Thursday, 18 August 2011
An Unexpected Visit to the UN
The offer was most welcome. Whilst breakfast in the Tannenhof had been more than adequate, I'd scrimped a bit last night, so was getting peckish. I'd enjoyed the scenic journey back to Geneva from Zermatt. The Breithorn was clear again and clung to the horizon for ages on another lovely sunny day, and the white helmet of Mont Blanc had shone like a beacon above the lower heights on the south side of Lake Geneva as we travelled along the lakeside.
It's a five minute journey from the airport to the United Nations buildings in Geneva. A pass had been organised and we lunched with Laurence, Alistair's French wife who works at the UN, and several of her relatives.
Then, whilst Laurence went back to her office to work (difficult, given the stunning views from the windows), Alistair gave me a tour of the site. The UN was originally the League of Nations or Societé des Nations, and the Art Deco architecture of the original 1930s buildings incorporates the 'LN' and 'SN' lettering in its logos on doorways and elsewhere.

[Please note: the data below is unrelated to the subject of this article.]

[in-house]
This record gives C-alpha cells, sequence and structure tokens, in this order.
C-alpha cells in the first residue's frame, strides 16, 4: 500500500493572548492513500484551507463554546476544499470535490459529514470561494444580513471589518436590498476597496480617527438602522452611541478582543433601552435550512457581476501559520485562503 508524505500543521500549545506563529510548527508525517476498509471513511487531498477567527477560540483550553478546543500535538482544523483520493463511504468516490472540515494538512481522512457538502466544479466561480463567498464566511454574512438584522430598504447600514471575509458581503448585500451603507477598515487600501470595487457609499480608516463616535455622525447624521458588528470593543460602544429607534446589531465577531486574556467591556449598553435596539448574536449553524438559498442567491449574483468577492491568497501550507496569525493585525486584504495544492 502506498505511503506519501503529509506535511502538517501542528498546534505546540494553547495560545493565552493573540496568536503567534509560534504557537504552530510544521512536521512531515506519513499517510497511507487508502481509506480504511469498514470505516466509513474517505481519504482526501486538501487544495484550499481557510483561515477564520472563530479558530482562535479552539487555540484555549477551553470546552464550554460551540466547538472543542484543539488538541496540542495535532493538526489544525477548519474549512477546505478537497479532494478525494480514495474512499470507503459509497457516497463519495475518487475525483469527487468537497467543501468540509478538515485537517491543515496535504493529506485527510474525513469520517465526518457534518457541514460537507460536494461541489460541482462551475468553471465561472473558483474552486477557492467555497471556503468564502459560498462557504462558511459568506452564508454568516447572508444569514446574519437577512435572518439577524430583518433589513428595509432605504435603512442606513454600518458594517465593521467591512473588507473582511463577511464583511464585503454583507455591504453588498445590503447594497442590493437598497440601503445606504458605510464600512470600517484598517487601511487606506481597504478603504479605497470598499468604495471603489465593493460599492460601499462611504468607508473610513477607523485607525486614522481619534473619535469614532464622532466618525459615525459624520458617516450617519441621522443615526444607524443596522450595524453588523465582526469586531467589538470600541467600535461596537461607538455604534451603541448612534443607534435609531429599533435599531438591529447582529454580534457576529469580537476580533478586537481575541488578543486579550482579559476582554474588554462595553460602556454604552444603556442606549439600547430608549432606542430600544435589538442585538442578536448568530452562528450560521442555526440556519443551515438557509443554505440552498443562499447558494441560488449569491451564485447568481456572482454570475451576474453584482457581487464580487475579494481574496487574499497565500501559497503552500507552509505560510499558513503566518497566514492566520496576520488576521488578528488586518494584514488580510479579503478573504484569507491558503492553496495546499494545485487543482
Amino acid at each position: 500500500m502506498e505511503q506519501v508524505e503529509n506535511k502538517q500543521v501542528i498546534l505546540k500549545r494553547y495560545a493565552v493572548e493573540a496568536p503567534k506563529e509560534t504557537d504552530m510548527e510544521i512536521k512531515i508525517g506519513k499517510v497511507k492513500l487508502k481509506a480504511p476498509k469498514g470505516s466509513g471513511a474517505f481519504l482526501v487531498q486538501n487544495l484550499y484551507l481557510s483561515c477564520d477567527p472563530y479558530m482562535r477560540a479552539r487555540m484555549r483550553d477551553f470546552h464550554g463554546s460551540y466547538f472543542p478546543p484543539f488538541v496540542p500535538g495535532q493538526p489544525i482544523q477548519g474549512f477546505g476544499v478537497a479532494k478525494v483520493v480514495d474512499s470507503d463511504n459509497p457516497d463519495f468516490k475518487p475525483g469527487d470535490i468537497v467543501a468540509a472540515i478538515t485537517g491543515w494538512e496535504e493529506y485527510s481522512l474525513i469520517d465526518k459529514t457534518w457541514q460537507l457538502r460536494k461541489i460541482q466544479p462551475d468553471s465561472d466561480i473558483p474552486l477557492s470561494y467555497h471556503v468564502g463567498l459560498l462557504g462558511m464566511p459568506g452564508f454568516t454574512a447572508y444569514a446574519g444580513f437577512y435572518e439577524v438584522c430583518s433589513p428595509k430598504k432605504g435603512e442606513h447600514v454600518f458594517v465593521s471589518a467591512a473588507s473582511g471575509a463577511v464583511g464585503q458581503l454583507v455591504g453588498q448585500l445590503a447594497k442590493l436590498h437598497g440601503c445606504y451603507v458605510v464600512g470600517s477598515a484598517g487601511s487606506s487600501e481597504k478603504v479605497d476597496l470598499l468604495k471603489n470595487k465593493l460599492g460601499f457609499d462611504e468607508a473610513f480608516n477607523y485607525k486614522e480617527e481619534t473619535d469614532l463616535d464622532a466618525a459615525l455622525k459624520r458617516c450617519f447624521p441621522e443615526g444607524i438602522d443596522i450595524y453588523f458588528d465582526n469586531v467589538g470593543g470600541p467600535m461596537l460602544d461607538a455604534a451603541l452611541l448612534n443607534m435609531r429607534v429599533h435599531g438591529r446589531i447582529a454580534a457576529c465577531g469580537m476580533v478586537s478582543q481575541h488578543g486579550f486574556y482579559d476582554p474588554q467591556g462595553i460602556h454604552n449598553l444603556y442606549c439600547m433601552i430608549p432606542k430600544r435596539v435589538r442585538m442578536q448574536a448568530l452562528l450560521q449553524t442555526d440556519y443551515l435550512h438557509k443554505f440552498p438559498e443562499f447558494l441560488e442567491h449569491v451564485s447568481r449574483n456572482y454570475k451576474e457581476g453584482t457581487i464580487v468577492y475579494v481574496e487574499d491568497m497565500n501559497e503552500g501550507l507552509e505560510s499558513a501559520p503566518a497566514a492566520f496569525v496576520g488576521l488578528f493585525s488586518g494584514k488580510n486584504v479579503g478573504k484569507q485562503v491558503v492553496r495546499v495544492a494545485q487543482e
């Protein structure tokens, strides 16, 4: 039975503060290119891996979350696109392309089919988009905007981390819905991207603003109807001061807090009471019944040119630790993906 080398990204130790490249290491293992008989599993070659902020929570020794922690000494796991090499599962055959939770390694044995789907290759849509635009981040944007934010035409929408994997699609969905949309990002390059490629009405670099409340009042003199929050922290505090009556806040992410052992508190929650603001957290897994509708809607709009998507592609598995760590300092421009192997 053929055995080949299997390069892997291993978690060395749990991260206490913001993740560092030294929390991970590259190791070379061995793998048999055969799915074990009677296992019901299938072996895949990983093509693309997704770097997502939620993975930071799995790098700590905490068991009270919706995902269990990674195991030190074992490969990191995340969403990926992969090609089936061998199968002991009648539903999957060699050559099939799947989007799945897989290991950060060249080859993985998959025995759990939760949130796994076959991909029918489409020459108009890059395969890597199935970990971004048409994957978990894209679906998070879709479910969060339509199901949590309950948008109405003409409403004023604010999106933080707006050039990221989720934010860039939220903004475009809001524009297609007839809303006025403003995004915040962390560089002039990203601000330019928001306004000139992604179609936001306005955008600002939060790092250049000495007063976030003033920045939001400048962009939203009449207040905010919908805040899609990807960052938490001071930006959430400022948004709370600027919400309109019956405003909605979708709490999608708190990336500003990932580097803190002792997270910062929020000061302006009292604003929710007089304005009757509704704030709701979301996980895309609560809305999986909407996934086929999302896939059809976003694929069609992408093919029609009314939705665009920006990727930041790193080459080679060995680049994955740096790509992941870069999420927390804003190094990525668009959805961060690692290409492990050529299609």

The main 'Floor Zero' corridor leads all the way from the original building to newer ones at the other end of the site. Alistair reckons it must be nearly a kilometre in length. It's a bit like a very long hospital corridor!
But the resemblance to a hospital is limited to that corridor. The buildings are spacious and opulent. Several exhibitions, such as Dana Gluckstein's portraits, are on display.
The assembly rooms are magnificent. The Human Rights and Alliance of Civilisations Room, pictured above, was refurbished at the expense of the Spanish government and sports a magnificent ceiling by Miquel Barcelò.
(I could go on at length, but I won't!)
Thank you Alistair, and Laurence, for your hospitality, it was good to see you, and a great way to conclude the trip before nipping back to Timperley for tea.
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